390) (14.953 3.141) (11.053) (10.500 6.038) (9.579) (11.727) (9.054 5.513) (8.33-sigma GCS 3.167 5.606) (7.210 5.494) (10.481 Atlas V 521 2.118 4.311) (10.279 5.0 20. 521 Performance to Reduced Inclination Transfer Orbit—PSW vs Orbit Inclination Inclination.723 5.257 5.103) (14.689) (13.518 4.098) (9.260 5.741) (13.530 3.286 6.977 4.455 (9.296 6.880) (13.236) (12.880 5.957 5.858) (13.152 5.949 (7.296 6.437 4. kg (lb) Atlas V 511 MRS 2.739 5.285 6.961) (9.092 5.0 27.502 3.752) (8.638) (11.885 5.127 4.493 5.0 Atlas V 501 MRS 2.951 6.119) (12.782) (7.492 6.5 23.280) (13.821 4.092) (9.262 6.105 6.944 3.638) (8.191 5.767) (8.126) (8.981) (12.905 3.420) (8.047) (12.598 4.915) (11.861 3.961) (10.331) (14.901) (8.801 3.271 5.513) (11.550 3.5 27.459) (13.379) (8.833 3.173 6.024 6.977 3.350) (10.743) (8.085 4.776 3.289) Note: 2 2 • 5-m Short PLF Jettison at 3-sigma qV ≤ 1.556) MRS 5.896) (10.372) (7.560 4.006 4.891 4.646) (11.326) (8.618) (11.0 26.832) (12.390) (14.412 4.397 6.345 5.156) (12.095 (7.124 4.300 6.475 3.068) (9.531 6.249) (13.324 nmi) • Argument of Perigee = 180° 2-29 .979 3.067) (11.384) (9.120) (13.793) (12.0 24.040 4.962) (13.449) (8.242 (9.33-sigma GCS 5.222 5.767) (8.135 W/m (360 Btu/ft -hr) • Parking Orbit Perigee Altitude ≥ 167 km (90 nmi) • Transfer Orbit Perigee Altitude ≥ 167 km (90 nmi) • Transfer Orbit Apogee Altitude = 35.029) 3.880) (13.078) (9.629 4.640 5.584 3.999) (14. ° 18.601) (13.493 5.954 6.264) (14.0 21.264) (11.113 4. 511.907) (8.517 6.819 3.760 4.313) (14.091) (12.050) (12.33-sigma GCS 4.464 5.344 3.318 5.392) (11.5 24.590) (11.620) (11.682) (8.758) (13.434) (12.694) (8.763 3.136) (10.279 5.438 6.823) (13.209 6.677 4.111) (12.767) (8.0 23.283 5.006) (9.100 4.118 4.751 4.977) (12.044) (9.974) (13.036) (12.399) (14.628) (10.485 5.5 25.018) (8.5 26.782) (11.Table 2.367) (14.270 5.459 5.227) (11.517 6.102 4.686 3.450 3.929) (11.491) (7.004 5.489 4.270 6.500) (13.910) (11.753) (8.803 5.724) (11.5 28.466 5.977 3.966 3.970 3.402 5.367) (14.652) (12.350 6.491) (12.970 3.956 3.507) (8.497 5.169 6.781) (10.720) (8.251 5.527 6.718 3.695 4.359) (11.078) (9.714) (8.127) (13.124 6.638 3.398 3.233 6.228) (8.609) (13.856) (13.13-2a Atlas V 501.0 25.0 29.859 3.951 5.806 5.0 22.367 5.5 21.595 3.252 (11.610) (8.5 20.591 5.335 4.092) (9.288 6.470 6.826) (7.597) (11.026) 4.806) (13.252 5.5 29.363) (11.0 28.109 5.721) (7.435 5.020) (8.366) (13.618) (12.063 6.124 4.527 6.154 5.666 5.550 5.5 19.474) (10.112) (8.0 18.938 3.193) (14.111) (12.485) (11.363 5.918 3.257 4.783) (9.706) Payload Systems Weight.862) (13.092) (12.204) (10.514 5.895 3.788 km (19.576) (11.485 5.832) (8.890 4.821 4.197) (8.660) (7.783) (10.297) (8.033) (11.732 3.433 5.5 22.925) (8.327) (12.889) (13.638) (11.5 30.630) (10.444) (11.020 5.240 6.680 3.557) (9.801) (12.0 19.010 6.822) (11.637 3.064 4.586) (8.785) (11.773) (8.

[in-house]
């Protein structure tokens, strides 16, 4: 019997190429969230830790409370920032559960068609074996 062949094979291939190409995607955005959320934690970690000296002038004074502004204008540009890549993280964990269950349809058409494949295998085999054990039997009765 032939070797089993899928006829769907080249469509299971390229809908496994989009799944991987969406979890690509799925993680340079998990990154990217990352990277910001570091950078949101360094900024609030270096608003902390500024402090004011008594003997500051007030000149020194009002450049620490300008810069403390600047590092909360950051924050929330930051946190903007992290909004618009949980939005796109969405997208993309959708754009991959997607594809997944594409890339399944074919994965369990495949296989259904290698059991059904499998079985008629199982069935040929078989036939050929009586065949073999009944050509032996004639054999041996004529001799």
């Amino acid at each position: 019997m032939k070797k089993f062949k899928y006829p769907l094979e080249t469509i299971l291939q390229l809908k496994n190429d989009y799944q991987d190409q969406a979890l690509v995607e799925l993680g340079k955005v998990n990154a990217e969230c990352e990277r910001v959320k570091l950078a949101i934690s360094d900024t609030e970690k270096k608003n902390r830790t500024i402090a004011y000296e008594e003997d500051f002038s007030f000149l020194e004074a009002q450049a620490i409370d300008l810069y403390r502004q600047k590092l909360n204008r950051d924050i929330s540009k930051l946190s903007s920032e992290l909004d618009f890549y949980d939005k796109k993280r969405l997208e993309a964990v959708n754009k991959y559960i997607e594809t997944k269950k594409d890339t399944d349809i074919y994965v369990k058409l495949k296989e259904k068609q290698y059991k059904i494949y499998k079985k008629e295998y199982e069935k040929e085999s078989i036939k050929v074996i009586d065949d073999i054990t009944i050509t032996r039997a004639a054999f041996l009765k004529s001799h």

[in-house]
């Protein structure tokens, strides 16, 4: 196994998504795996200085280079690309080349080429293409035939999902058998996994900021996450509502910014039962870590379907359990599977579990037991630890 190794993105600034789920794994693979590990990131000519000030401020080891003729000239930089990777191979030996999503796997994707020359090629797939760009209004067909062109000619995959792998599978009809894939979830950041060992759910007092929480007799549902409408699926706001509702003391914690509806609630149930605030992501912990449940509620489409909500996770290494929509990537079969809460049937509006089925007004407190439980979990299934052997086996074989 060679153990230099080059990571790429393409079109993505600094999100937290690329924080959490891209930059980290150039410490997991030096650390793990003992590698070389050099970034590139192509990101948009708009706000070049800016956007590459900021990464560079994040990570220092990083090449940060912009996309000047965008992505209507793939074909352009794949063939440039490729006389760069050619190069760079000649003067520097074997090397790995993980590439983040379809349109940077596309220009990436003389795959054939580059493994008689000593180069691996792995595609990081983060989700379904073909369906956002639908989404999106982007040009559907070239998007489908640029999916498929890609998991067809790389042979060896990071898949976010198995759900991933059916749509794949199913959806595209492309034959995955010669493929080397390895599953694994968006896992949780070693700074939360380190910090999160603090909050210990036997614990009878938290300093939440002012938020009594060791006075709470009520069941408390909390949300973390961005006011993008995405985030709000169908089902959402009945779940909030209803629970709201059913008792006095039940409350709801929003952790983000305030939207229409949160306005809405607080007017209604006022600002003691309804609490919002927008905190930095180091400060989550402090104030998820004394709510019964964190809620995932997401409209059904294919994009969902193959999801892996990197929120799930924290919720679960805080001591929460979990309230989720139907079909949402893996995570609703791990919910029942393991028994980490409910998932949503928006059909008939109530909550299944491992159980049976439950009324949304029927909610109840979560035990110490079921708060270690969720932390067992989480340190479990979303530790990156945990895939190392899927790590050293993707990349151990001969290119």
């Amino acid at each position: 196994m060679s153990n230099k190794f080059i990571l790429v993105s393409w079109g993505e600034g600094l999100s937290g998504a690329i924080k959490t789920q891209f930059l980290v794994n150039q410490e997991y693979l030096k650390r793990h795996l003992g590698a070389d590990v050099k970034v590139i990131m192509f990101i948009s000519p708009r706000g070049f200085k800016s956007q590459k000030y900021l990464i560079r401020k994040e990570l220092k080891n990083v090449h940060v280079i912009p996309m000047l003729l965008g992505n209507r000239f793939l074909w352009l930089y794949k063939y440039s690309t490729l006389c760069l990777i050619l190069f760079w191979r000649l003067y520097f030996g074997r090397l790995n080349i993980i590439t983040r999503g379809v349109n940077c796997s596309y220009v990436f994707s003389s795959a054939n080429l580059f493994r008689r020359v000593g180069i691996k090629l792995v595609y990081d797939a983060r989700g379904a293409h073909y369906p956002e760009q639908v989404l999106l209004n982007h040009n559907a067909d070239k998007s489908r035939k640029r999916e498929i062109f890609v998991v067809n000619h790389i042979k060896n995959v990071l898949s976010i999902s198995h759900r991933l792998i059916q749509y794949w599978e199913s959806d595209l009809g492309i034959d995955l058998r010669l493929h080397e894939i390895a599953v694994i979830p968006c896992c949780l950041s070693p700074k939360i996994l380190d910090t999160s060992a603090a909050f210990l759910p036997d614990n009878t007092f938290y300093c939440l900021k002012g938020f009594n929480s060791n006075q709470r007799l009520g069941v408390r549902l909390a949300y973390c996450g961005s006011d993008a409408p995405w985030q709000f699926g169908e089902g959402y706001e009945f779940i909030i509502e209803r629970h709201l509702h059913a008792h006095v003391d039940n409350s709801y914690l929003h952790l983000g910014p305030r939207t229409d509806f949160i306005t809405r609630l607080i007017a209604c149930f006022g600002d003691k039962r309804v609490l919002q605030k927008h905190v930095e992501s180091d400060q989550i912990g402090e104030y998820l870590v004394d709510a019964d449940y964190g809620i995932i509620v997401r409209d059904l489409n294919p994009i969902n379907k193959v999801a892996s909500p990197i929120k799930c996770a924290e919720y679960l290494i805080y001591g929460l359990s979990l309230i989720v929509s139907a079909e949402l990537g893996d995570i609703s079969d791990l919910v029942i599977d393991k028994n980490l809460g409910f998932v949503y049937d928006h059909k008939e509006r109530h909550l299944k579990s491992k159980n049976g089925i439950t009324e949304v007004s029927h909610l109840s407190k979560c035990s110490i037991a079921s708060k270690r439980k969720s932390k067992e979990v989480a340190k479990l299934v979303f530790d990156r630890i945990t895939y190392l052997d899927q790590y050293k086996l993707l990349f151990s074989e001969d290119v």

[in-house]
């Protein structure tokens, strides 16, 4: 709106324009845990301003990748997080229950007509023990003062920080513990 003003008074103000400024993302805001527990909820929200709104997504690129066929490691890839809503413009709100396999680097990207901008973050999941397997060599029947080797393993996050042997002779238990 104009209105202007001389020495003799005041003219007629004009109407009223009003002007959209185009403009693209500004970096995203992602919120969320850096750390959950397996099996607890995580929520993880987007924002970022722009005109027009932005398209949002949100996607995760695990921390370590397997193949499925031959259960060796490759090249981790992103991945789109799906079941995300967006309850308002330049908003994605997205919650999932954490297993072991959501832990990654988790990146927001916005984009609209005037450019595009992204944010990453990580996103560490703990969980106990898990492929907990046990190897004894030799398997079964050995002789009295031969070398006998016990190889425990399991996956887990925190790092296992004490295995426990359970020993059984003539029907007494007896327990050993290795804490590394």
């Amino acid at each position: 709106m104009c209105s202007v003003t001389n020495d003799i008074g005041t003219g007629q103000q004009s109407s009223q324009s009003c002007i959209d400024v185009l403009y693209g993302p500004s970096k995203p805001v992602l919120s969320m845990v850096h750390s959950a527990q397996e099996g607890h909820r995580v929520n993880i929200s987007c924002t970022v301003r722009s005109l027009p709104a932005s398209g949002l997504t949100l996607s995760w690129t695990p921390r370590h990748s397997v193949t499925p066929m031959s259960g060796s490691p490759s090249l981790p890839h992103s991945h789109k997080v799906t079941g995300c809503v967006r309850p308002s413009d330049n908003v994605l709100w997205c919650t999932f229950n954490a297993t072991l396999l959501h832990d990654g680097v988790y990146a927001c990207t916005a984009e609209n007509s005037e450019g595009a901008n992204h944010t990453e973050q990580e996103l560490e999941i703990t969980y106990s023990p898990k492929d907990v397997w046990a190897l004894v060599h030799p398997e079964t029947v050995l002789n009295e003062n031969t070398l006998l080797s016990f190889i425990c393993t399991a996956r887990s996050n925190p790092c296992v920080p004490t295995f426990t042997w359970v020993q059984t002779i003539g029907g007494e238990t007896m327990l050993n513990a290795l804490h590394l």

531 6.117) (19.213 7.654 8.615) (17.470 7.767 6.0 20.332 7.874) (16.186) (17.0 MRS 6.586 7.965 7.501 6.938 (14.971 8.470) (16.550) (16.685 8.756) (15.725) (16.5 28.0 22.454 7.467) (15.440) (16.809) (19.495 7.650) (16.618 8.691 8.410 7.274 8.033 7.552) (17.455) (19.332) (16.426 7.896 7.054) (16.552 7.801) (18.671) Atlas V 521 2.165) (16.974 6.615) (18.500) 7.229) (18.951 7.362 6.657) (19.671 8.0 18.303 7.624 (15.890) (17.155) (16.0 19.809) (19.Table 2.169 8.187 7.789) MRS 6.469 8.621 6.174) (18.984) (17.765 7.171) (13.205 8.862 6.5 24.5 19.239 8.101) (15.672) (18.5 26.459) (16.255 8.444 8.980 7.560) (17.142) (19.337) (16.849 7.788 km (19.740) (14.244 8.33-sigma GCS 6.089 7.381) (15.026) (14.864 7.507 7. kg (lb) Atlas V 531 Inclination. 551 Performance to Reduced Inclination Transfer Orbit—PSW vs Orbit Inclination Payload Systems Weight.813) (18.439 7.639 8.147 7.582 7.770 7.932) (15.991 8.728) (16.008) (18.850 6.967 7.121 8.981) (18.624) (17.175) (18.715) (16.981 7.360) (15.5 22.225 8.0 21.732) (14.773 6.196 6.162 (13.148) (19.398) (14.5 23.853 7.901) (15.13-2b Atlas V 531.471) (17.844) (15.082 7.33-sigma GCS 7.408 7.613) (15.733 6.579 8.160) (19.156 7.598) (14.269) (15.685 8.528 8.194 7.372) (16.305) (17.299 6.199) (18.132) (18.101) (16.570) (19.682 6.877 8.155 7.282 7.977 7.089) (18.255 8.612 6.211 (15.873) (15.916 8.537) (14. ° 18.5 29.953 8.843 6.990 8.612 8.045) (19.624) (17.487) (17.827) (14.635) (17.075 6.065 8.333) (14.124 7.730) (17.986) (19.114) (19.985 8.903) (18.393) (13.816) (15.012) Note: 2 2 • 5-m Short PLF Jettison at 3-sigma qV ≤ 1.777) (19.971 8.322) (19.079) (19.496) (18.704 7.875) (15.378) (18.910 6.884) (17.052 7.951 7.739) (19.777) (15.343) (18.240) (18.998) (19.546) (15.130) (17.825 7.260) (16.200 7.795 7.217 7.413 (13.595) (17.594 6.118) (17.390) (16.200) (18.530) (17.466 7.315 7.658 7.400) (16.919) (15.846 6.911) (15.670 8.936 8.016 7.926 7.775) (15.523) (16.999 7.244 8.164) (18.0 26.401 7.128) (15.958) (16.459) (16.174 7.051 8.533 8.593) (17.086) (15.925 7.938 8.901) (15.268 8.111) (14.457 7.200 7.344) 2.101) Atlas V 541 2.686 6.434 7.233) (15.683 8.324 nmi) • Argument of Perigee = 180° 2-30 .432) (16.156 8.704) (19.448 6.338) (17.781) (17.750) (17.932 7.213 7.336 8.316) (16.042 8.0 23.214 7.401 6.433) (16.631) (15.148) (19.454 7.5 25.905) (16.174 6.093) (15.956) (18.090 7.588 7.911) (17.5 21.888) (14.825 8.913) (18.5 20.506) (15.611) (13.0 29.764 8.0 28.250) (17.994 7.145 8.822) (19.024) (17.328 7.375 7.985 8.629) (15.576) (14.5 27.229) (18.844) (15.922 MRS (16. 541.0 24.671 7.239 7.661 7.312) (17.33-sigma GCS 5.0 25.272 6.778) (19.390 8.201 7.659) (13.325) (15.135 W/m (360 Btu/ft -hr) • Parking Orbit Perigee Altitude ≥ 167 km (90 nmi) • Transfer Orbit Perigee Altitude ≥ 167 km (90 nmi) • Transfer Orbit Apogee Altitude = 35.216) (14.408) (17.722 7.961 8.496) (17.268 8.320 8.860) (16.128) (16.0 27.994 7.466 7.5 30.706) (15.